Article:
By A.Sherrod Blakely
WALTHAM One of the more popular halftime acts in the NBA is a husband-and-wife tandem better known as Quick Change.
They appear in outfits that literally change, quickly -- hence the name, Quick Change -- before your eyes.
We're seeing a little bit of that these days when it comes to Shaquille O'Neal and the return date for his injuries.
The latest ailment O'Neal is dealing with is a strained right calf suffered in the second quarter of Boston's 101-90 win over Detroit on Sunday.
Coach Doc Rivers reiterated on Monday that O'Neal's latest injury is "not that bad, not that severe."
"He will not probably play the rest of this week," said Rivers, who had a Quick Change moment of his own, and added, "table that. He might play at the end of this week. We're just not sure yet."
Figuring out what to do with O'Neal, healthy or not at this point, is a delicate matter for the Celtics.
While there's certainly some merit in getting him on the floor in spot-duty now to help better prepare him for the playoffs, they run the risk of having a repeat of Sunday night's game, in which O'Neal suffered a right calf strain after playing less than six minutes.
Although Rivers says there's a chance that Shaq may play against Washington on Friday, the Celtics haven't ruled out shutting him down until the playoffs, either.
"If that's what it requires," Rivers said. "We're going to do whatever they doctors tell us is required. Other than that, I would love to play him a couple games."
Even before the injury, Rivers made it clear that O'Neal would not play in all of the C's remaining regular-season games.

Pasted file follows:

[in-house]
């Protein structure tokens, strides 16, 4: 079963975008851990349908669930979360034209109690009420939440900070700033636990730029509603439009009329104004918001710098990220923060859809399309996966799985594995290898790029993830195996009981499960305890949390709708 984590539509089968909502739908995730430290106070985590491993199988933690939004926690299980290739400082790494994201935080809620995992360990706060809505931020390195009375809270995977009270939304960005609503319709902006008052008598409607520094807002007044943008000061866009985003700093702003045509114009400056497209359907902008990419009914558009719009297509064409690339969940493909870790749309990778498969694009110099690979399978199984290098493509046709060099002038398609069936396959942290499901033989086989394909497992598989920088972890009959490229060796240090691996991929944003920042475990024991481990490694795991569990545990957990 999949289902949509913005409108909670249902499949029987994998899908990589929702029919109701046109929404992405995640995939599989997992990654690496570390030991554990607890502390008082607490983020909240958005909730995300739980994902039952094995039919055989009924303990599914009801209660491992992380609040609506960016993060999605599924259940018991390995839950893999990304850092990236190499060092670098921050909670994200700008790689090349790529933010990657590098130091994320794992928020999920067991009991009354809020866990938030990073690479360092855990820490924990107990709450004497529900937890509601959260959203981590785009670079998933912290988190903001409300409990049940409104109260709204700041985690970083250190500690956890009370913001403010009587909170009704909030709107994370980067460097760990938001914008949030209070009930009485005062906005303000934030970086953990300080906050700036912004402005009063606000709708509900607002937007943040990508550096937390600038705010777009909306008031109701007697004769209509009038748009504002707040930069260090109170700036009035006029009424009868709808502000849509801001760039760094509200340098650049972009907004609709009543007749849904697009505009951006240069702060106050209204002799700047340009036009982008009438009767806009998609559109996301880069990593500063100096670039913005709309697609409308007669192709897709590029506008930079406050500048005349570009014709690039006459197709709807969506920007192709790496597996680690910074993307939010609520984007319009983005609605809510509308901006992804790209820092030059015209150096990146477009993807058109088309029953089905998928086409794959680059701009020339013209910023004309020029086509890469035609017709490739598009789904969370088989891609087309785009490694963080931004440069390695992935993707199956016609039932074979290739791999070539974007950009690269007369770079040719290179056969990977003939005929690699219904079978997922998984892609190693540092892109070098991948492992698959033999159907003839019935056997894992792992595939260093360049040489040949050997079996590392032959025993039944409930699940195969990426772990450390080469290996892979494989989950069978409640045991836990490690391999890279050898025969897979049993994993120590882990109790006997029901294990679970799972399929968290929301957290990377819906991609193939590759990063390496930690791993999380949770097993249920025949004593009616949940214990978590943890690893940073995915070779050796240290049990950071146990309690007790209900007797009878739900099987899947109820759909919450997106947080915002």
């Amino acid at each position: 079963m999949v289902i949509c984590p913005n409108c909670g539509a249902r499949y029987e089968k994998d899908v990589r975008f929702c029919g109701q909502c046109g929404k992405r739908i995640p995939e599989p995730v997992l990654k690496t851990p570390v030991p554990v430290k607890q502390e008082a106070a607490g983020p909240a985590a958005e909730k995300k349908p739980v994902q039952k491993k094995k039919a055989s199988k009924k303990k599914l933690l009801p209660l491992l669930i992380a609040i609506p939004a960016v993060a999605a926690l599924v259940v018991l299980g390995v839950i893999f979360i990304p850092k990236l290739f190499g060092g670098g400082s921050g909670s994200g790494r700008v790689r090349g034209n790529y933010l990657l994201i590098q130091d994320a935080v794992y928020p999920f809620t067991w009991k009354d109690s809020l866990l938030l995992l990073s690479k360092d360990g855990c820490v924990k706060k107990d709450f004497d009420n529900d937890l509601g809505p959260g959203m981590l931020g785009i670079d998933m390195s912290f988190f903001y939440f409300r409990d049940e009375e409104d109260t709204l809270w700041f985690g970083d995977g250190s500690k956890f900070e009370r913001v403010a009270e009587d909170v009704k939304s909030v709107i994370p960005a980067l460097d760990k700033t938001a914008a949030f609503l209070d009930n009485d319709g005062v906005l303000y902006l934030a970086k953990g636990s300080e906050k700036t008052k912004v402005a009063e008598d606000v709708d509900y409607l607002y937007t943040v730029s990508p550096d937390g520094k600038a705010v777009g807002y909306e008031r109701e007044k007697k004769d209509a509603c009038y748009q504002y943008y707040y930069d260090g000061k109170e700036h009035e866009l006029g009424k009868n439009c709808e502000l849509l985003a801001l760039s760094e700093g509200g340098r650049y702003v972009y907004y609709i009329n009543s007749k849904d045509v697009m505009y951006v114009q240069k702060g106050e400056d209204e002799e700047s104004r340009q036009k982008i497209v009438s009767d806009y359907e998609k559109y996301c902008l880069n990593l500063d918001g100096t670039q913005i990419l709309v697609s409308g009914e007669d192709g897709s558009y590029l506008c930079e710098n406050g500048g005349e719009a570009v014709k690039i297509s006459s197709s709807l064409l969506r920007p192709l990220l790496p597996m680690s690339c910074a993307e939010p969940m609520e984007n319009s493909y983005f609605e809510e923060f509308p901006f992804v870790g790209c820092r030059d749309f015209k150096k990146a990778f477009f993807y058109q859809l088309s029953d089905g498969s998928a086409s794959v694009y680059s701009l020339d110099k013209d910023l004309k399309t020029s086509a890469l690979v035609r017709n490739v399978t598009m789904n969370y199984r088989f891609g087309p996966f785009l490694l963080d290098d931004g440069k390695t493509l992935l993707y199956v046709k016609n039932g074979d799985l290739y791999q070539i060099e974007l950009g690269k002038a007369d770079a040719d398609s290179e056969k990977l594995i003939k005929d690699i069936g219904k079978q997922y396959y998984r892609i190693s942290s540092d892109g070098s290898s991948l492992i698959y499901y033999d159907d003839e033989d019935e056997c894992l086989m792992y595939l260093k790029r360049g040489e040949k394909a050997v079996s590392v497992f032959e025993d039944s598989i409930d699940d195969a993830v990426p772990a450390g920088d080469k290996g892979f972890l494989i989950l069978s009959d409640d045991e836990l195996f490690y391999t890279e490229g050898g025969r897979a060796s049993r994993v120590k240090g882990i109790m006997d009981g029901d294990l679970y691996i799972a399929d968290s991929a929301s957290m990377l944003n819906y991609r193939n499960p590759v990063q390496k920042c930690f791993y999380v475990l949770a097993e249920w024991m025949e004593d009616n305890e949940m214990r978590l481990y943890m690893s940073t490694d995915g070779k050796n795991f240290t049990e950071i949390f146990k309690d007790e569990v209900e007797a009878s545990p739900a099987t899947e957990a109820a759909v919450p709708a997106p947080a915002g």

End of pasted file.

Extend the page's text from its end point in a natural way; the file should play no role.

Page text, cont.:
The same restrictions are not likely to apply to Nenad Krstic.
Krstic suffered a bone bruise in his right knee in last week's win at San Antonio, an injury that the Celtics initially feared would be worst than it turned out.
An MRI revealed the bone bruise, which has kept the 7-foot center out of Boston's last two games.
However, he was able to practice with the team on Monday and is optimistic that he'll play Tuesday against Philadelphia.
Following Monday's practice, he said the knee was still sore but "it's fine."
When the injury first happened, Krstic admitted he was a bit nervous because it reminded him of when he suffered a torn ACL in 2007 with the New Jersey Nets, an injury that kept him out for the remainder of the season.
But after the initial pain wore off, Krstic was optimistic about coming back soon even before he knew the MRI results.
"I knew right away it wasn't as serious as it was in New Jersey," he said. "I was upset."
But the pain was soon replaced by stiffness -- stiffness that Krstic said is nearly gone.
"I'm fine now," he said.